Asthma can cause severe complications in the elderly. While a younger adult may only experience wheezing and coughing, symptoms may become severe as one gets older. Older people may have severe breathlessness and weakened body immunity. They may become more susceptible to infection, as well as anxiety or depression. With chronic asthma attacks, conditions such as bronchitis and other respiratory and cardiac problems may develop.
3. Pregnant Women
How does asthma affect the body of a mom-to-be? Pregnant women have an increased risk of complications when they have asthma attacks. These include vaginal hemorrhage, premature labor, preeclampsia, eclampsia, and stillbirth. Asthma attacks during pregnancy increase the production of acid in the blood, which may reduce oxygen supply both to the mother and the baby.
Asthma Causes And Triggers
When you have asthma, your airways react to things in the world around you. Doctors call these asthma triggers. They might cause symptoms or make them worse. Common asthma triggers include:
- Infections like sinusitis, colds, and the flu
- Allergens such as pollens, mold, pet dander, and dust mites
- Irritants like strong odors from perfumes or cleaning solutions
- Air pollution
- Strong emotions such as anxiety, laughter, sadness, or stress
- Medications such as aspirin
- Food preservatives called sulfites, found in things like shrimp, pickles, beer and wine, dried fruits, and bottled lemon and lime juices
What Can Be Done About It
Asthma can be controlled. Moreover, it can be controlled by those who have asthma. The role of the physician is to provide the means for the patient to control asthma and to teach the patient to use provided measures .
Since asthma varies greatly in pattern of symptoms and severity, the treatment plan needs to be individualized. This should be done in a systematic manner. Goals of therapy must be realistically attainable and explicitly defined for you. The plan for attaining the treatment goals must be understood. Once the measures needed for control of asthma are identified, they can be placed in the hands of the patient with appropriate instructions for usage. Parental supervision is needed for young children, but progressive responsibility for self-management is given with advancing maturity.
Treatment may consist of medication, environmental changes, and life-style changes. The more the patient understands the disease and its treatment, the better the outcome is likely to be. The patient should therefore be an active partner in making decisions about treatment. Be wary, however, of superstitions and misinformation regarding asthma. More than almost any other medical problem, asthma is associated with a wide diversity of medical and nonmedical opinion. Both the physician and the patient therefore need to exercise judgment. Four common sense measures to remember are:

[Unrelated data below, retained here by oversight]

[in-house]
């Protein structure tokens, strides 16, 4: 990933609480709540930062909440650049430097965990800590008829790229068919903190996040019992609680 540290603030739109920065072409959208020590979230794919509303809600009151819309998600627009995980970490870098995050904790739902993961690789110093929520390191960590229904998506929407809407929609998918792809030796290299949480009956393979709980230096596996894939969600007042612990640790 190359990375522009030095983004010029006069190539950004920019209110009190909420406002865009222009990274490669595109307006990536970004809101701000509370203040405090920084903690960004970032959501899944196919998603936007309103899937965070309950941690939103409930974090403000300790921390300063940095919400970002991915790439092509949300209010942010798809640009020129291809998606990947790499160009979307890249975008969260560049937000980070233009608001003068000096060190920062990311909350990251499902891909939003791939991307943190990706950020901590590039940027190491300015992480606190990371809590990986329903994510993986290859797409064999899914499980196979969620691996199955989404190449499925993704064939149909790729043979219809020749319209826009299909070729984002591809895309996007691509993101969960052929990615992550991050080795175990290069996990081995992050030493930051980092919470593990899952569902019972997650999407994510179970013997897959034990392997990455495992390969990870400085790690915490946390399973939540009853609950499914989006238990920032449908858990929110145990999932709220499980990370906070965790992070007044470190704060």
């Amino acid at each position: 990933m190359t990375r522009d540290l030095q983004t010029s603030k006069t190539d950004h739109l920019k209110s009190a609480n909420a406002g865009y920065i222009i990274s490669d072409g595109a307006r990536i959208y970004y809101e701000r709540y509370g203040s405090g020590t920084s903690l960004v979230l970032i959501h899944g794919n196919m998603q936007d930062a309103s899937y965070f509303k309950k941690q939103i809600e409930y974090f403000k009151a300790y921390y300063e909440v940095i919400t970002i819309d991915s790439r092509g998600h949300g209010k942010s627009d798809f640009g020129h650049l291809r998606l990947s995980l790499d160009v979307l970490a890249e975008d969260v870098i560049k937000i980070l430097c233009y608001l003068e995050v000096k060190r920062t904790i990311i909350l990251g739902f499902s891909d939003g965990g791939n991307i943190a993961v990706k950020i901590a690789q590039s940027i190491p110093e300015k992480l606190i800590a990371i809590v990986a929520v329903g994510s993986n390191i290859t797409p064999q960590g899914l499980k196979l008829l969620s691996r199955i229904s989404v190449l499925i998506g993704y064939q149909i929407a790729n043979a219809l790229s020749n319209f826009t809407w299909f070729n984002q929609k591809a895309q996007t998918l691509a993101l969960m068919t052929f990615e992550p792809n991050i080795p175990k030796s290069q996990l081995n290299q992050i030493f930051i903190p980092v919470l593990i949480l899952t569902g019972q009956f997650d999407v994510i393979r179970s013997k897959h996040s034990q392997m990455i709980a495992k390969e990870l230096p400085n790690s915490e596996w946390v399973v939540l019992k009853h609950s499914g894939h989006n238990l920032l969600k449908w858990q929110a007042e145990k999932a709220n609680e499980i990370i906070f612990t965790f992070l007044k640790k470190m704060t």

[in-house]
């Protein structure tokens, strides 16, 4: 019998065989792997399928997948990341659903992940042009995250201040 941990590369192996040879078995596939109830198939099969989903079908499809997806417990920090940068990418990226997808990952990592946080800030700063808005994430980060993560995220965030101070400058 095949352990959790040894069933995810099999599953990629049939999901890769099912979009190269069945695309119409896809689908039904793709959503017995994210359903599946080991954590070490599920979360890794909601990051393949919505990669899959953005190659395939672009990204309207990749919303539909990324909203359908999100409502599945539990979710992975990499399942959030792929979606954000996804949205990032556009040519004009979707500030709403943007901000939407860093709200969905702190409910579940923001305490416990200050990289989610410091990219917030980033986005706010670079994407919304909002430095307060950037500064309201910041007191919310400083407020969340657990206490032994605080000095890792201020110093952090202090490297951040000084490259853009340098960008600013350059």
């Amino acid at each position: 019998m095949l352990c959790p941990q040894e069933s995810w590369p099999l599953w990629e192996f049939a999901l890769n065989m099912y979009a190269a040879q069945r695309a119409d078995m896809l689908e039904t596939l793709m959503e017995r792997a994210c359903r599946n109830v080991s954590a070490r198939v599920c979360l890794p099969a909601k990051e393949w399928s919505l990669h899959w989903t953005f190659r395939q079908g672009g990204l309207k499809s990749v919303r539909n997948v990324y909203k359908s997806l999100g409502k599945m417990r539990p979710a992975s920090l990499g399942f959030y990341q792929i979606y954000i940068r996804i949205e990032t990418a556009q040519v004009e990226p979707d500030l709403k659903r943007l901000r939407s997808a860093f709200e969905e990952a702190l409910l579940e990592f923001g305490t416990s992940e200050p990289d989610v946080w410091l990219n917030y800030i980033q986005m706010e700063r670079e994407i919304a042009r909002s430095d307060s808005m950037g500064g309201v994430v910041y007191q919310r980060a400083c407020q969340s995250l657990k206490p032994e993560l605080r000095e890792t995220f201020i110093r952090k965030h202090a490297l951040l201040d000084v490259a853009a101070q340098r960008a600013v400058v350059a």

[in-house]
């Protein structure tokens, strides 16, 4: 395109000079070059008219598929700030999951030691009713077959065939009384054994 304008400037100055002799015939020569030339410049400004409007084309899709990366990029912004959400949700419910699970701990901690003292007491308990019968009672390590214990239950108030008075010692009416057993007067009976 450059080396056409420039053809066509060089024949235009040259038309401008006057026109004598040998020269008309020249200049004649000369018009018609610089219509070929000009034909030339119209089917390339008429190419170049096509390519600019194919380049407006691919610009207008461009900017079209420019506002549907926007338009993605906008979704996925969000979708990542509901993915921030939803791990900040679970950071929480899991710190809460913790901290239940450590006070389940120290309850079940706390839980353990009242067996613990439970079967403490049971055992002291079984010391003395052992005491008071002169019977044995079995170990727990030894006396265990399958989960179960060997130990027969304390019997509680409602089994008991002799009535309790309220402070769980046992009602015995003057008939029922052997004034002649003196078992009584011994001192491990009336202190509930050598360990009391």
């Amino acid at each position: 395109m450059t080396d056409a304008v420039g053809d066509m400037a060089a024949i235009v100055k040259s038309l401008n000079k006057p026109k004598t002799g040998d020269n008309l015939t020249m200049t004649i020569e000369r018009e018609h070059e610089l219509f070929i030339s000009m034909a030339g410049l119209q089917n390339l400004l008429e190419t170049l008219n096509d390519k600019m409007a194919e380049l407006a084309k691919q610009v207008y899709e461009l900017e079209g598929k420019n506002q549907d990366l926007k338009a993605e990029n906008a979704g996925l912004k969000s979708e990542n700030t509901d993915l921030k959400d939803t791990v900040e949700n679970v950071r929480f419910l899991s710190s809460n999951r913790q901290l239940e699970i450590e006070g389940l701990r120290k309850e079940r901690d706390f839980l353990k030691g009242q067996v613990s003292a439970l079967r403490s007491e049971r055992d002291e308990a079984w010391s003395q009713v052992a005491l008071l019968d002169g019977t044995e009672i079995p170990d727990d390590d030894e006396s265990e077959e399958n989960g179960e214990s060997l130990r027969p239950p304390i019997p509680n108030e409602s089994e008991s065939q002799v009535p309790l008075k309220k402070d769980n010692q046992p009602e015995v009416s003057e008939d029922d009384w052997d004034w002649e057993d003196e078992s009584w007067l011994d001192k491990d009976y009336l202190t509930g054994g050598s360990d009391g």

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Side Effects Of Relievers And Preventers
Relievers are a safe and effective medicine, and have few side effects as long as they are not used too much. The main side effects include a mild shaking of the hands , headaches and muscle cramps. These usually only happen with high doses of reliever inhaler and usually only last for a few minutes.
Preventers are very safe at usual doses, although they can cause a range of side effects at high doses, especially with long-term use.
The main side effect of preventer inhalers is a fungal infection of the mouth or throat . You may also develop a hoarse voice and sore throat.
Using a spacer can help prevent these side effects, as can rinsing your mouth or cleaning your teeth after using your preventer inhaler.
Your doctor or nurse will discuss with you the need to balance control of your asthma with the risk of side effects, and how to keep side effects to a minimum.
What Else Should I Know
The best way to manage asthma is to prevent flare-ups. Do that by following your asthma action plan and avoiding triggers, taking any medicines your doctor prescribes as directed, and getting a flu shot each year.
Your doctor also may ask you to keep track of your asthma symptoms in an asthma diary. This can help the doctor track how you feel after taking medicines. Your doctor might also ask you to use a peak flow meter as a way to monitor your asthma.
Caring for asthma takes a bit of work. But if you follow your asthma action plan, take your medicines properly, recognize your symptoms and triggers, and check in with your doctor regularly, you can do anything that people without asthma do.
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Is Asthma The Same For Everyone
Everyone with asthma has their own personal set of triggers and symptoms. Using a is the best way to keep a record of your individual treatment plan.
You can have a certain type of asthma too. For example, occupational asthma is caused by triggers in your workplace. Around 4% of people with asthma have a type of asthma called severe asthma, which needs specialist treatment because the usual medicines dont keep symptoms under control.
Global Alliance Against Chronic Respiratory Diseases
The Global Alliance against Chronic Respiratory Diseases contributes to WHOs work to prevent and control chronic respiratory diseases. GARD is a voluntary alliance of national and international organizations and agencies from many countries committed to the vision of a world where all people breathe freely.
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How Is Asthma Treated
Theres no cure for asthma, but it can be managed to prevent flare-ups. Asthma treatment involves two important components: avoiding triggers and taking medicine.
People with asthma need to avoid the things that might cause flare-ups. Of course, some triggers cant be completely avoided . But exposure to other triggers, such as pet dander, can be controlled.